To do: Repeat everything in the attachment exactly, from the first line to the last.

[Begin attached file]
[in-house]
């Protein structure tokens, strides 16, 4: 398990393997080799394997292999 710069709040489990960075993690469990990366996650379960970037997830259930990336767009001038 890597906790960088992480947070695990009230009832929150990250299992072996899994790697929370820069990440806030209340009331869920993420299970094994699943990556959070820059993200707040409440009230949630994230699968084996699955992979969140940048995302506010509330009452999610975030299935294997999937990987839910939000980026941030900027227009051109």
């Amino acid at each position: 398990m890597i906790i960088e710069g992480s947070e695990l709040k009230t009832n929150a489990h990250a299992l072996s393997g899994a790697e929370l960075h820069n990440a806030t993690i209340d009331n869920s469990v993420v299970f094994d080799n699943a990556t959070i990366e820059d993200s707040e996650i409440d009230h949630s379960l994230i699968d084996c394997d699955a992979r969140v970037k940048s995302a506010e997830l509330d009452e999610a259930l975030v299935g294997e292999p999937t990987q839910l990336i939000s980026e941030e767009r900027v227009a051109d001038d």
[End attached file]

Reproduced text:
[in-house]
């Protein structure tokens, strides 16, 4: 398990393997080799394997292999 710069709040489990960075993690469990990366996650379960970037997830259930990336767009001038 890597906790960088992480947070695990009230009832929150990250299992072996899994790697929370820069990440806030209340009331869920993420299970094994699943990556959070820059993200707040409440009230949630994230699968084996699955992979969140940048995302506010509330009452999610975030299935294997999937990987839910939000980026941030900027227009051109």
């Amino acid at each position: 398990m890597i906790i960088e710069g992480s947070e695990l709040k009230t009832n929150a489990h990250a299992l072996s393997g899994a790697e929370l960075h820069n990440a806030t993690i209340d009331n869920s469990v993420v299970f094994d080799n699943a990556t959070i990366e820059d993200s707040e996650i409440d009230h949630s379960l994230i699968d084996c394997d699955a992979r969140v970037k940048s995302a506010e997830l509330d009452e999610a259930l975030v299935g294997e292999p999937t990987q839910l990336i939000s980026e941030e767009r900027v227009a051109d001038d």